In the history of survey research, no other technical or procedural innovation, with the exception of the computer, has made as significant an impact on this type of data gathering as the telephone. A significant portion of (the increased use the telephone) can be attributed to the rising costs and declining response rates experienced by the face-to-face survey. The rise to prominence of survey by telephone is also the result of improved telephone technology, improved telephone research procedures, and then nearly complete accessibility of any population via the telephone.
A recent study analyzed indicated 250,000 telephone dialings between 8:00 am and 9:00 pm on week days with the following results:
34% of all calls not answered
2% line busy
20% line out of service
29% no eligible adult at home
10% reached an eligible person
15% of eligible persons refused to talk
8% of all calls resulted in a completed questionnaire
The two quotations above seem to be in opposition to each other, one suggests telephone communication is becoming dominant while the other indicates it is very hard to collect data the telephone. Both are correct. Previous data showed the widespread use of the telephone method even though there are problems involved. But there are problems in collecting data by any method; on average the advantages now seem to be with the telephone.
Some of the problems in using the telephone for interviewing have been suggested. Telephone interviews are not as versatile as personal interviews as it is difficult to handle over-the-telephone interviews that need visual aids; that are relatively unstructured or have questions that require long, descriptive answers or that call for observation of the respondents or their environment. Imaginative researchers, however, continues to find methods of overcoming these problems. If product samples are needed they may be mailed or delivered in advance. Audio aids may be found to replace visual aids.
While about 95 percent of all homes nationally have telephones it does not follow that all people can and will provide data over the phone. Many phone numbers are not listed, phones are out of services, lines are busy, and people are not at home. Nevertheless, ingenious researchers have found methods of coping with these difficulties.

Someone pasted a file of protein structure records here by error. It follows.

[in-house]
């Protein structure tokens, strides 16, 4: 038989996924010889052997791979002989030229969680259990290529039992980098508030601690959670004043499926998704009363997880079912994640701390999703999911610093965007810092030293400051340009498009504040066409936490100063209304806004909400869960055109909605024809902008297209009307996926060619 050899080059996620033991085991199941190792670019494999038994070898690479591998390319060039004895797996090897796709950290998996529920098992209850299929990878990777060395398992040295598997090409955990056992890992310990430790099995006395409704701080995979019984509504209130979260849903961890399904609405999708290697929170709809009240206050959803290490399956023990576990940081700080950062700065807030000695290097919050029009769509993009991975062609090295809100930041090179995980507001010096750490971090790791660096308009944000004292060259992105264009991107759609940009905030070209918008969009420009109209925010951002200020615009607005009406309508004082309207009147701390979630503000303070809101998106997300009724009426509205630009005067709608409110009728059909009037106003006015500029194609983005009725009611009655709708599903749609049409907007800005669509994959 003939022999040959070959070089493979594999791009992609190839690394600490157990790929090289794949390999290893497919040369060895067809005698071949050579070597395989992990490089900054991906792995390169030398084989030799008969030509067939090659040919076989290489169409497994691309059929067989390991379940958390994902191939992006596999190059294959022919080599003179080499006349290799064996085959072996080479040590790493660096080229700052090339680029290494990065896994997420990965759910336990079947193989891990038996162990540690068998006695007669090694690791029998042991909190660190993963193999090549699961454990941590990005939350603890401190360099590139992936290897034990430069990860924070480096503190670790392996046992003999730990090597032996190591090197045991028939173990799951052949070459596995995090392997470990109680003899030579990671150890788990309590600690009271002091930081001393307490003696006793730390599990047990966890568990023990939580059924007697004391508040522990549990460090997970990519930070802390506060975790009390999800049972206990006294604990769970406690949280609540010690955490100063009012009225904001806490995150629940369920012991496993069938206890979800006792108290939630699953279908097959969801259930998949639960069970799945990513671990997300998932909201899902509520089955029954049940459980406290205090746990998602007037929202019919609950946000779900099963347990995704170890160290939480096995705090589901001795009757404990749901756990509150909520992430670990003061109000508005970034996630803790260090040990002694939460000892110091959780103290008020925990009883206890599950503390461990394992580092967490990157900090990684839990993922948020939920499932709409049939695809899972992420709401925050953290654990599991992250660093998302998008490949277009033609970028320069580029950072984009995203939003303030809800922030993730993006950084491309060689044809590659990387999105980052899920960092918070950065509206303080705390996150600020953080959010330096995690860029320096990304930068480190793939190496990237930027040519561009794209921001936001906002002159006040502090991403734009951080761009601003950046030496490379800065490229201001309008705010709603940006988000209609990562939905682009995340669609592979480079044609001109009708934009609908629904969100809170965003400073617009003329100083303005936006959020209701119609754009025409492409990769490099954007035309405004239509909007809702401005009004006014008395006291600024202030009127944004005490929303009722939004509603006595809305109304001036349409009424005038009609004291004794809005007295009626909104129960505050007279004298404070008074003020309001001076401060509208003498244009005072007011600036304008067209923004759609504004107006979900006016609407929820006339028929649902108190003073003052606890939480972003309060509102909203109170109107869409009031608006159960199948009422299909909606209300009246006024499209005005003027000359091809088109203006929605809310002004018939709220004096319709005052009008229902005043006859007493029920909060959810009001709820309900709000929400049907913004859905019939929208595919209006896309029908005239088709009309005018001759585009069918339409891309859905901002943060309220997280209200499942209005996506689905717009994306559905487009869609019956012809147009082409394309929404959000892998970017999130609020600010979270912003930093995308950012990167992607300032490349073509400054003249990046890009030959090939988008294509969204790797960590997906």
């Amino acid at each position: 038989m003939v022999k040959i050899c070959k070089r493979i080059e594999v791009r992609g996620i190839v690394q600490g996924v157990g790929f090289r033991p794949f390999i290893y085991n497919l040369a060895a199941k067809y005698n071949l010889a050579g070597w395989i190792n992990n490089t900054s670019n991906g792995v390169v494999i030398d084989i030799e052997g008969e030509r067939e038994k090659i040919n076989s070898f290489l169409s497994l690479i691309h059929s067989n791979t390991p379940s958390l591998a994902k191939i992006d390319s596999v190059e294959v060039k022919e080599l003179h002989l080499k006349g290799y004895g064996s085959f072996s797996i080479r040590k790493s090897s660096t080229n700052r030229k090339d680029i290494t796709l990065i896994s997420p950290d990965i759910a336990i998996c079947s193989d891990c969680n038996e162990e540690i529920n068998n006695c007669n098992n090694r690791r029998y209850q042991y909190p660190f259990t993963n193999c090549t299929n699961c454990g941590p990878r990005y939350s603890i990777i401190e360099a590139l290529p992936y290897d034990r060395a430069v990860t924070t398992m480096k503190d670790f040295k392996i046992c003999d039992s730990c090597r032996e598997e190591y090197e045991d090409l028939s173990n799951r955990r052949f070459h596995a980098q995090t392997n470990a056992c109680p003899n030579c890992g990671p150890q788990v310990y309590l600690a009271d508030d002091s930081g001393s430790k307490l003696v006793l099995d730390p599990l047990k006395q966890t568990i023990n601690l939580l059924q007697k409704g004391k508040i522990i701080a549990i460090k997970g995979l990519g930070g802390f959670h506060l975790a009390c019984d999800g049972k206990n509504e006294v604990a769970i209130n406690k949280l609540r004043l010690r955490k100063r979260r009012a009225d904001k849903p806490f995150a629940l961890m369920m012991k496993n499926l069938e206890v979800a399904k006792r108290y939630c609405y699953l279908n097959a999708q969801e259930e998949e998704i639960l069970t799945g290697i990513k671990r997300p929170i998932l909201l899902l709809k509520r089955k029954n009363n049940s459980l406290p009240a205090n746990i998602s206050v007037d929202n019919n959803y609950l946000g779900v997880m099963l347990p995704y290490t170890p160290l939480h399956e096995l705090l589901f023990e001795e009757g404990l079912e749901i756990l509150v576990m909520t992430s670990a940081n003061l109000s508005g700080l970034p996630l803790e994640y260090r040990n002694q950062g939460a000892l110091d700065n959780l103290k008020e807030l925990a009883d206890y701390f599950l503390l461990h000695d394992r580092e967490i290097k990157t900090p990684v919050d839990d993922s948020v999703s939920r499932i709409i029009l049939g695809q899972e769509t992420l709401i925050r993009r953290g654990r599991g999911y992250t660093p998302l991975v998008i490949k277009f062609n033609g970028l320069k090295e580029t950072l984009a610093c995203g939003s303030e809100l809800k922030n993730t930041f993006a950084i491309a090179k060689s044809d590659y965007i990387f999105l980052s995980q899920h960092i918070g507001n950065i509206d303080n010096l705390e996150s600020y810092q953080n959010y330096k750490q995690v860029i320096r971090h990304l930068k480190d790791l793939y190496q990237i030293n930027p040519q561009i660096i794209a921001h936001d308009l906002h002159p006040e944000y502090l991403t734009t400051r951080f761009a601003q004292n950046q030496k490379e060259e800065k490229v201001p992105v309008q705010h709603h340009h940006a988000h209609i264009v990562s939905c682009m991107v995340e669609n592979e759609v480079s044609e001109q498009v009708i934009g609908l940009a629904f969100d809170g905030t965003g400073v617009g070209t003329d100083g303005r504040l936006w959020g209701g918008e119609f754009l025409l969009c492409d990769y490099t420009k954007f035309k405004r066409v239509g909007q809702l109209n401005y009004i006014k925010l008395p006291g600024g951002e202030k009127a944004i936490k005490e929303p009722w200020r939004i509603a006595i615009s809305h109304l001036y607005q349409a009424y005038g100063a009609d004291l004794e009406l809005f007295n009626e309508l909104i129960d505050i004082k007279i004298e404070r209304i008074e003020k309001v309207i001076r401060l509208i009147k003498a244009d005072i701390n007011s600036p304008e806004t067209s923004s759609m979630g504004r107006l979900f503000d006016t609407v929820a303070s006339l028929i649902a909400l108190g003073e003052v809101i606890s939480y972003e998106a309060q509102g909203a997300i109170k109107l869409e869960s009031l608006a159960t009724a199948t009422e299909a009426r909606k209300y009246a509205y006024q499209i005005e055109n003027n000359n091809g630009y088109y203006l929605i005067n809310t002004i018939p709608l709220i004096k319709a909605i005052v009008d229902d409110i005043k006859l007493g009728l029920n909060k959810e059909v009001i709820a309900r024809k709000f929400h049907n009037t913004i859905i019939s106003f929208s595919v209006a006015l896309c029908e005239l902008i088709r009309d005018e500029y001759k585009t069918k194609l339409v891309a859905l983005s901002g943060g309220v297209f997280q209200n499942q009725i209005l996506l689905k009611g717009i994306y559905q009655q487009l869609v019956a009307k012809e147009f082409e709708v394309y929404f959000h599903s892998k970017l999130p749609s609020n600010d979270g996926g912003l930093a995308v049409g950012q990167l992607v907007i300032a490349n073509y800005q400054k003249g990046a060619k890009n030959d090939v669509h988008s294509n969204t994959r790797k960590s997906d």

Modern technology and organization have changed the nature of telephone surveys in a major way. Wide Area Telephone Service (WATS) offered by the Bell System makes it economically feasible to handle nationwide surveys from one location. Random Digit Dialing (RDD) makes it feasible to select probability samples of all telephones homes, including those homes with unlisted numbers. Cathode Ray Tubes (CRTs) and computer systems make it possible to have questionnaire programmed to appear on the tube (similar to a TV picture) in front of the interviewer in the sequence in which the questions are to be asked. Answers to questions except of discussion type responses can be recorded by the interviewer directly into the computer system, thus simplifying the tabulation problem.
Each of these major issues will be considered at greater length in the following discussion of the factors that determine which method of data collection can be used in a given situation.
Information Obtained: Several studies have collected data by different methods (telephone, mail, personal interview) and have generally concluded that the information obtained by the various methods tends to be comparable. Nevertheless, some variations should be noted.
Most people tend to respond more briefly to open questions a over the telephone and it is difficult to hold interest while the phone is ‘dead’ when the interviewers is recording answers. It is desirable therefore to limit the number of questions that may require lengthy answers and to eliminate gaps in the conversation perhaps by interviewers repeating answers while they are writing them down.